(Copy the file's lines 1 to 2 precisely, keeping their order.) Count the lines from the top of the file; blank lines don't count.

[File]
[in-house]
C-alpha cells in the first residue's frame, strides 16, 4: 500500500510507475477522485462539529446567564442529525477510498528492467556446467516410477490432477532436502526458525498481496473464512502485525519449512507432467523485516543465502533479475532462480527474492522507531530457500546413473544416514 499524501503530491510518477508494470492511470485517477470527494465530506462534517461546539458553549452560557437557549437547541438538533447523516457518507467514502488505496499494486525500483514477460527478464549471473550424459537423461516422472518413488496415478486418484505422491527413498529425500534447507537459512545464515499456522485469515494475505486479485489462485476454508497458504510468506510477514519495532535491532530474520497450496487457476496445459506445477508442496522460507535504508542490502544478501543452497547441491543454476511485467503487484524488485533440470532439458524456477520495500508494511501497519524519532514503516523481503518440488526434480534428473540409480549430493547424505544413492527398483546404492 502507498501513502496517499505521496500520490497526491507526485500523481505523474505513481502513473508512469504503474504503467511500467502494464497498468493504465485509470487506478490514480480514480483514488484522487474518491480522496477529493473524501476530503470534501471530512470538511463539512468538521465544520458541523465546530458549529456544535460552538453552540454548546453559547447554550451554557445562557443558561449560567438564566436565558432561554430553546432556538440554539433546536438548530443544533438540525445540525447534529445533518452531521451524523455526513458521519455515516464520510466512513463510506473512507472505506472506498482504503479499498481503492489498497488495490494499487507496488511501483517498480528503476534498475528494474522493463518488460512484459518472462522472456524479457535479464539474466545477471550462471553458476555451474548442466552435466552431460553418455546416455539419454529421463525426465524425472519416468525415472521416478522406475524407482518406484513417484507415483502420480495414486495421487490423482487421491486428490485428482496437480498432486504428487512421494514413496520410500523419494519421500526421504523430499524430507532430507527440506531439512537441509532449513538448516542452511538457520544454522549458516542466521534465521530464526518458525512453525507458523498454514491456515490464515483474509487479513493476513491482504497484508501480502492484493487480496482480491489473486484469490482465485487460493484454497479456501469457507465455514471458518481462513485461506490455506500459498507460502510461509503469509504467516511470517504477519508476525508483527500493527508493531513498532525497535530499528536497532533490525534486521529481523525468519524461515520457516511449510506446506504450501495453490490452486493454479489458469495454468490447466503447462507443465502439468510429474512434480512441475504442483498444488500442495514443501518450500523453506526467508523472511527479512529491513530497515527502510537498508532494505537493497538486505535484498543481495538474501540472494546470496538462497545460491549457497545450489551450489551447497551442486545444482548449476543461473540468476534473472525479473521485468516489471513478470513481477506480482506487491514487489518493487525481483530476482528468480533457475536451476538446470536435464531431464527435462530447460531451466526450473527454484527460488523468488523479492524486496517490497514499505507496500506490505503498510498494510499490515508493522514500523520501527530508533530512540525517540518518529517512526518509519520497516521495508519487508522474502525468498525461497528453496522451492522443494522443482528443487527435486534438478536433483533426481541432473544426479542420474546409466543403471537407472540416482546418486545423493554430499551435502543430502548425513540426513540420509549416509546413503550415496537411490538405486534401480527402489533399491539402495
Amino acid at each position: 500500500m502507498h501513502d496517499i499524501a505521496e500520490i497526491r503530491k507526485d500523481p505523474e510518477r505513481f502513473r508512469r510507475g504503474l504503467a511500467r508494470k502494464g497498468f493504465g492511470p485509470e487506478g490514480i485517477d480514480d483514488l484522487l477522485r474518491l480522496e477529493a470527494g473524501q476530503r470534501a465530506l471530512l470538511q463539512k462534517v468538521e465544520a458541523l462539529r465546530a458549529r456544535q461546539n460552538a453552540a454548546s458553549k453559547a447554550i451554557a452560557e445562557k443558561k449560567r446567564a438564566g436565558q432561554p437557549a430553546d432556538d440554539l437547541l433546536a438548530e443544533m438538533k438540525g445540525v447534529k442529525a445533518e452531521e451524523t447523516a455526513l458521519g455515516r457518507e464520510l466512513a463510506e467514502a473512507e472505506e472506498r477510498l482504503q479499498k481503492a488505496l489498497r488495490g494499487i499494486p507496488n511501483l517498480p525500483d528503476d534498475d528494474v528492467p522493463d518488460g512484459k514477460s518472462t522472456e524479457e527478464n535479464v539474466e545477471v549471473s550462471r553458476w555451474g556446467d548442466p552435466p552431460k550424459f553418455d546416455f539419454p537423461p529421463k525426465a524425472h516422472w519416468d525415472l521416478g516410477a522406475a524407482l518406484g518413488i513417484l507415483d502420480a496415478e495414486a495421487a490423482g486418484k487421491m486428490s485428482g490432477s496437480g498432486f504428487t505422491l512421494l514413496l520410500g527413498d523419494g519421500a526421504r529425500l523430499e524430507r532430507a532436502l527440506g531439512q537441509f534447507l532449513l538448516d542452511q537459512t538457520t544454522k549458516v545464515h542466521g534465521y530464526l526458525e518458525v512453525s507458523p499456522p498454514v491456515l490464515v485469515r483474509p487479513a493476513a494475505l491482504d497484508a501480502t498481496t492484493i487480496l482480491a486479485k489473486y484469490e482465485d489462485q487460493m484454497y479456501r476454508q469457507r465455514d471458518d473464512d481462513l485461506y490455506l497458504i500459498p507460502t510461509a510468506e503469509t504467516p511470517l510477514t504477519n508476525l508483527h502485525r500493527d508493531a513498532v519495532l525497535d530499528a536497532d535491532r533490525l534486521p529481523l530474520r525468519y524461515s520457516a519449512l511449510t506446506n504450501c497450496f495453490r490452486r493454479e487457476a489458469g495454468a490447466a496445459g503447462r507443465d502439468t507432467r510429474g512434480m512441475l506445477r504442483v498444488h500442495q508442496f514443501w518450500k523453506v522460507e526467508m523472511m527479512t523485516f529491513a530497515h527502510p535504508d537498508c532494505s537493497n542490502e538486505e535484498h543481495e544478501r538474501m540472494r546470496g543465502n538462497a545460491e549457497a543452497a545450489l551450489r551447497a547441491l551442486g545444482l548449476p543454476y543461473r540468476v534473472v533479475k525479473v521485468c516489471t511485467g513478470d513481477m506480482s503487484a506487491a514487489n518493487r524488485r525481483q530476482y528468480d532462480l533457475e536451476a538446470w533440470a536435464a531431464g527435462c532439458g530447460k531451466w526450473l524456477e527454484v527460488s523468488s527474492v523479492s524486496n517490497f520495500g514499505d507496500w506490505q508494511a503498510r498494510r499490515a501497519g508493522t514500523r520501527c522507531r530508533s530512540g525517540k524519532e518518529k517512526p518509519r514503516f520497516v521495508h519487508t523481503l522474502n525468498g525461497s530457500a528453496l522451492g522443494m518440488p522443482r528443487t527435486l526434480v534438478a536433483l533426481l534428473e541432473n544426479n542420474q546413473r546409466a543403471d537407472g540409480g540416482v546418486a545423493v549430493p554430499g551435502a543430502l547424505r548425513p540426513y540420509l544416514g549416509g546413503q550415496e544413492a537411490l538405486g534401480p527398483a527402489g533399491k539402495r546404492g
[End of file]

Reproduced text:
[in-house]
C-alpha cells in the first residue's frame, strides 16, 4: 500500500510507475477522485462539529446567564442529525477510498528492467556446467516410477490432477532436502526458525498481496473464512502485525519449512507432467523485516543465502533479475532462480527474492522507531530457500546413473544416514 499524501503530491510518477508494470492511470485517477470527494465530506462534517461546539458553549452560557437557549437547541438538533447523516457518507467514502488505496499494486525500483514477460527478464549471473550424459537423461516422472518413488496415478486418484505422491527413498529425500534447507537459512545464515499456522485469515494475505486479485489462485476454508497458504510468506510477514519495532535491532530474520497450496487457476496445459506445477508442496522460507535504508542490502544478501543452497547441491543454476511485467503487484524488485533440470532439458524456477520495500508494511501497519524519532514503516523481503518440488526434480534428473540409480549430493547424505544413492527398483546404492 502507498501513502496517499505521496500520490497526491507526485500523481505523474505513481502513473508512469504503474504503467511500467502494464497498468493504465485509470487506478490514480480514480483514488484522487474518491480522496477529493473524501476530503470534501471530512470538511463539512468538521465544520458541523465546530458549529456544535460552538453552540454548546453559547447554550451554557445562557443558561449560567438564566436565558432561554430553546432556538440554539433546536438548530443544533438540525445540525447534529445533518452531521451524523455526513458521519455515516464520510466512513463510506473512507472505506472506498482504503479499498481503492489498497488495490494499487507496488511501483517498480528503476534498475528494474522493463518488460512484459518472462522472456524479457535479464539474466545477471550462471553458476555451474548442466552435466552431460553418455546416455539419454529421463525426465524425472519416468525415472521416478522406475524407482518406484513417484507415483502420480495414486495421487490423482487421491486428490485428482496437480498432486504428487512421494514413496520410500523419494519421500526421504523430499524430507532430507527440506531439512537441509532449513538448516542452511538457520544454522549458516542466521534465521530464526518458525512453525507458523498454514491456515490464515483474509487479513493476513491482504497484508501480502492484493487480496482480491489473486484469490482465485487460493484454497479456501469457507465455514471458518481462513485461506490455506500459498507460502510461509503469509504467516511470517504477519508476525508483527500493527508493531513498532525497535530499528536497532533490525534486521529481523525468519524461515520457516511449510506446506504450501495453490490452486493454479489458469495454468490447466503447462507443465502439468510429474512434480512441475504442483498444488500442495514443501518450500523453506526467508523472511527479512529491513530497515527502510537498508532494505537493497538486505535484498543481495538474501540472494546470496538462497545460491549457497545450489551450489551447497551442486545444482548449476543461473540468476534473472525479473521485468516489471513478470513481477506480482506487491514487489518493487525481483530476482528468480533457475536451476538446470536435464531431464527435462530447460531451466526450473527454484527460488523468488523479492524486496517490497514499505507496500506490505503498510498494510499490515508493522514500523520501527530508533530512540525517540518518529517512526518509519520497516521495508519487508522474502525468498525461497528453496522451492522443494522443482528443487527435486534438478536433483533426481541432473544426479542420474546409466543403471537407472540416482546418486545423493554430499551435502543430502548425513540426513540420509549416509546413503550415496537411490538405486534401480527402489533399491539402495